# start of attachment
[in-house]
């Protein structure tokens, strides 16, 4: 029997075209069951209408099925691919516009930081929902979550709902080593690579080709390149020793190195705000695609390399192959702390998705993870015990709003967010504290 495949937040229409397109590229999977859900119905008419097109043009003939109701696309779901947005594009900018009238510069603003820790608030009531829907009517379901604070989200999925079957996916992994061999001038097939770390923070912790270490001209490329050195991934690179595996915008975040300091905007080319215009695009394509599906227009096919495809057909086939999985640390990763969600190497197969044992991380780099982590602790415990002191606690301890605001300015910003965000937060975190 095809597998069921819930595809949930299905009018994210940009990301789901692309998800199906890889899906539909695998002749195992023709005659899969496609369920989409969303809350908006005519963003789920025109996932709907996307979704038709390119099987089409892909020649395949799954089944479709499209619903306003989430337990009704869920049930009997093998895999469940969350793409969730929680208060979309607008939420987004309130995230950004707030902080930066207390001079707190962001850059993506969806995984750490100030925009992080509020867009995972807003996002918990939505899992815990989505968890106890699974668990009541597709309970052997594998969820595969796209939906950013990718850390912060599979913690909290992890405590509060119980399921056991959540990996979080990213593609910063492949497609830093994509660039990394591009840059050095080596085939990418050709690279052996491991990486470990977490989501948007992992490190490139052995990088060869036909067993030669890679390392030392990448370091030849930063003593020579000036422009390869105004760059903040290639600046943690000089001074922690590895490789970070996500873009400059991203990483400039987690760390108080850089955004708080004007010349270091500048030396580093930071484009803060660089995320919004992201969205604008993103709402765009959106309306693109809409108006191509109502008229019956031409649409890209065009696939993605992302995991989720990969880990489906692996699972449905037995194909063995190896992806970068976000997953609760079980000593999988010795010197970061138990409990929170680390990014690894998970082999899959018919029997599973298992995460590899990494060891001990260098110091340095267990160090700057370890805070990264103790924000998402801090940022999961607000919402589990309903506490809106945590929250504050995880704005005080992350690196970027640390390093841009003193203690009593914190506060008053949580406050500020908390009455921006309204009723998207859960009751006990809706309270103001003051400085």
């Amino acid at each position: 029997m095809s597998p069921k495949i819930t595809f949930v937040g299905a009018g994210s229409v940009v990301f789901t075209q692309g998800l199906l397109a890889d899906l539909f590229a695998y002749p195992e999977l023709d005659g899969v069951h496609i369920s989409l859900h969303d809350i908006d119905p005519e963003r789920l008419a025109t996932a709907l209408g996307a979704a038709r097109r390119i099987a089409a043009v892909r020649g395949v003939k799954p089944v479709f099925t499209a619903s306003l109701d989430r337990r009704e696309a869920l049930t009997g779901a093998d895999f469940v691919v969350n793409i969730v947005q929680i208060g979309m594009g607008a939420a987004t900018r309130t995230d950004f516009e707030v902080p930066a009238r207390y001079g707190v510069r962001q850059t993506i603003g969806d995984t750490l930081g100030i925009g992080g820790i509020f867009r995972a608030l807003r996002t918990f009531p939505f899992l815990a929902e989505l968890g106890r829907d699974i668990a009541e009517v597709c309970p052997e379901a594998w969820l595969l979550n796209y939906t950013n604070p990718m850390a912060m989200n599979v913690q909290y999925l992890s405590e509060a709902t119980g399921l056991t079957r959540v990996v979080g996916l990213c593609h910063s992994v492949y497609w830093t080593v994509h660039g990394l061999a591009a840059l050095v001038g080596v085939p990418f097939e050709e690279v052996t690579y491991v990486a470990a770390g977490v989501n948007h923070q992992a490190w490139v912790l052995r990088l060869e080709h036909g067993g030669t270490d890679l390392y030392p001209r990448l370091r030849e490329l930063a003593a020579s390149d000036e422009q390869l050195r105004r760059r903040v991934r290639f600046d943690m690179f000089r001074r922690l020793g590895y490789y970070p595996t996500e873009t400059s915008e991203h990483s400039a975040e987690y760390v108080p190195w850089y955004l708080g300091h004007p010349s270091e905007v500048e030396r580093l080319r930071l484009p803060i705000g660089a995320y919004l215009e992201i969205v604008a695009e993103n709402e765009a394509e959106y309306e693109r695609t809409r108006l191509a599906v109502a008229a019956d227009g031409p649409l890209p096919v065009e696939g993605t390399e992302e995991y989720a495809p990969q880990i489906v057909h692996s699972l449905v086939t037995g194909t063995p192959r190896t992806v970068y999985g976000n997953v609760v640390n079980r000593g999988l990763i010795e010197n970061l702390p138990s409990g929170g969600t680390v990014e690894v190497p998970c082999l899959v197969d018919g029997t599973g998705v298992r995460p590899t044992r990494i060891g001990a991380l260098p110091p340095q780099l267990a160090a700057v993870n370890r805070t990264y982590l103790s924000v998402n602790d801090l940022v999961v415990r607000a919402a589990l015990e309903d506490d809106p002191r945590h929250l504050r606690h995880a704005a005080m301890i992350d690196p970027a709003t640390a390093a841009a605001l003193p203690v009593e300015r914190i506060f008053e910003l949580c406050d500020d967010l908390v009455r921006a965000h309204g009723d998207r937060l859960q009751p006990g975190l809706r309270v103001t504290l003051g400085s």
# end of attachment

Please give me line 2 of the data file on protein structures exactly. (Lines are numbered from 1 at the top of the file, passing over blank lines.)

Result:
């Protein structure tokens, strides 16, 4: 029997075209069951209408099925691919516009930081929902979550709902080593690579080709390149020793190195705000695609390399192959702390998705993870015990709003967010504290 495949937040229409397109590229999977859900119905008419097109043009003939109701696309779901947005594009900018009238510069603003820790608030009531829907009517379901604070989200999925079957996916992994061999001038097939770390923070912790270490001209490329050195991934690179595996915008975040300091905007080319215009695009394509599906227009096919495809057909086939999985640390990763969600190497197969044992991380780099982590602790415990002191606690301890605001300015910003965000937060975190 095809597998069921819930595809949930299905009018994210940009990301789901692309998800199906890889899906539909695998002749195992023709005659899969496609369920989409969303809350908006005519963003789920025109996932709907996307979704038709390119099987089409892909020649395949799954089944479709499209619903306003989430337990009704869920049930009997093998895999469940969350793409969730929680208060979309607008939420987004309130995230950004707030902080930066207390001079707190962001850059993506969806995984750490100030925009992080509020867009995972807003996002918990939505899992815990989505968890106890699974668990009541597709309970052997594998969820595969796209939906950013990718850390912060599979913690909290992890405590509060119980399921056991959540990996979080990213593609910063492949497609830093994509660039990394591009840059050095080596085939990418050709690279052996491991990486470990977490989501948007992992490190490139052995990088060869036909067993030669890679390392030392990448370091030849930063003593020579000036422009390869105004760059903040290639600046943690000089001074922690590895490789970070996500873009400059991203990483400039987690760390108080850089955004708080004007010349270091500048030396580093930071484009803060660089995320919004992201969205604008993103709402765009959106309306693109809409108006191509109502008229019956031409649409890209065009696939993605992302995991989720990969880990489906692996699972449905037995194909063995190896992806970068976000997953609760079980000593999988010795010197970061138990409990929170680390990014690894998970082999899959018919029997599973298992995460590899990494060891001990260098110091340095267990160090700057370890805070990264103790924000998402801090940022999961607000919402589990309903506490809106945590929250504050995880704005005080992350690196970027640390390093841009003193203690009593914190506060008053949580406050500020908390009455921006309204009723998207859960009751006990809706309270103001003051400085």